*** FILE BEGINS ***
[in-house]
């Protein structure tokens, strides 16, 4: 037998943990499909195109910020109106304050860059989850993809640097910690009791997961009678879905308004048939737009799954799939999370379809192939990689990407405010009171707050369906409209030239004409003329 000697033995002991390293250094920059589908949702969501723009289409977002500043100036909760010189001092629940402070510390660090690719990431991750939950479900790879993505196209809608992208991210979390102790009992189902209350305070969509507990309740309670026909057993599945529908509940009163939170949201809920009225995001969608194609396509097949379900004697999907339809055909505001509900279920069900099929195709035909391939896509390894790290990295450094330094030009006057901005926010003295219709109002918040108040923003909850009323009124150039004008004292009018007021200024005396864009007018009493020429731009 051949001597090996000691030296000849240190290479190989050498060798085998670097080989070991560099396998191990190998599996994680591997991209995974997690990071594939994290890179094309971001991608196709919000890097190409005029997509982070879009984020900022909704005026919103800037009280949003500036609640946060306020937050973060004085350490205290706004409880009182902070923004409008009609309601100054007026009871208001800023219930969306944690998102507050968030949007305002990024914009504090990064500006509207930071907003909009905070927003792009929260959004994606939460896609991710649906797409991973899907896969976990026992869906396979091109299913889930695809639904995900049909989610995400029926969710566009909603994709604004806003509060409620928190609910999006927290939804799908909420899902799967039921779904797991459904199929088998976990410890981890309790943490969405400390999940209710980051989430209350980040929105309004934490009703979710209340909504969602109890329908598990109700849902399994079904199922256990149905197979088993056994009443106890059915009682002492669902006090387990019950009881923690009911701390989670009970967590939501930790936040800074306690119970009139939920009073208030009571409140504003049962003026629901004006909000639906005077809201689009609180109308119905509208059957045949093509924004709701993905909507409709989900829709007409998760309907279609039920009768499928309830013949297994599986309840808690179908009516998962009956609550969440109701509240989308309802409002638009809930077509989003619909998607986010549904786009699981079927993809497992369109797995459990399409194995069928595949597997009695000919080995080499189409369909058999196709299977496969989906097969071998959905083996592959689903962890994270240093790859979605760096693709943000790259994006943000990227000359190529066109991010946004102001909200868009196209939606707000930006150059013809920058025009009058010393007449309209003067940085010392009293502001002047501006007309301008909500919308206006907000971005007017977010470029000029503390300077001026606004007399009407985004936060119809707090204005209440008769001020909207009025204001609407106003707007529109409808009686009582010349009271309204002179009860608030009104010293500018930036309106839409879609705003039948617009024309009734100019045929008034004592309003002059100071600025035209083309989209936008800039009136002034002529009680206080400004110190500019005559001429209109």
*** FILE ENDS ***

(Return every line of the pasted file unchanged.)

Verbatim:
[in-house]
């Protein structure tokens, strides 16, 4: 037998943990499909195109910020109106304050860059989850993809640097910690009791997961009678879905308004048939737009799954799939999370379809192939990689990407405010009171707050369906409209030239004409003329 000697033995002991390293250094920059589908949702969501723009289409977002500043100036909760010189001092629940402070510390660090690719990431991750939950479900790879993505196209809608992208991210979390102790009992189902209350305070969509507990309740309670026909057993599945529908509940009163939170949201809920009225995001969608194609396509097949379900004697999907339809055909505001509900279920069900099929195709035909391939896509390894790290990295450094330094030009006057901005926010003295219709109002918040108040923003909850009323009124150039004008004292009018007021200024005396864009007018009493020429731009 051949001597090996000691030296000849240190290479190989050498060798085998670097080989070991560099396998191990190998599996994680591997991209995974997690990071594939994290890179094309971001991608196709919000890097190409005029997509982070879009984020900022909704005026919103800037009280949003500036609640946060306020937050973060004085350490205290706004409880009182902070923004409008009609309601100054007026009871208001800023219930969306944690998102507050968030949007305002990024914009504090990064500006509207930071907003909009905070927003792009929260959004994606939460896609991710649906797409991973899907896969976990026992869906396979091109299913889930695809639904995900049909989610995400029926969710566009909603994709604004806003509060409620928190609910999006927290939804799908909420899902799967039921779904797991459904199929088998976990410890981890309790943490969405400390999940209710980051989430209350980040929105309004934490009703979710209340909504969602109890329908598990109700849902399994079904199922256990149905197979088993056994009443106890059915009682002492669902006090387990019950009881923690009911701390989670009970967590939501930790936040800074306690119970009139939920009073208030009571409140504003049962003026629901004006909000639906005077809201689009609180109308119905509208059957045949093509924004709701993905909507409709989900829709007409998760309907279609039920009768499928309830013949297994599986309840808690179908009516998962009956609550969440109701509240989308309802409002638009809930077509989003619909998607986010549904786009699981079927993809497992369109797995459990399409194995069928595949597997009695000919080995080499189409369909058999196709299977496969989906097969071998959905083996592959689903962890994270240093790859979605760096693709943000790259994006943000990227000359190529066109991010946004102001909200868009196209939606707000930006150059013809920058025009009058010393007449309209003067940085010392009293502001002047501006007309301008909500919308206006907000971005007017977010470029000029503390300077001026606004007399009407985004936060119809707090204005209440008769001020909207009025204001609407106003707007529109409808009686009582010349009271309204002179009860608030009104010293500018930036309106839409879609705003039948617009024309009734100019045929008034004592309003002059100071600025035209083309989209936008800039009136002034002529009680206080400004110190500019005559001429209109």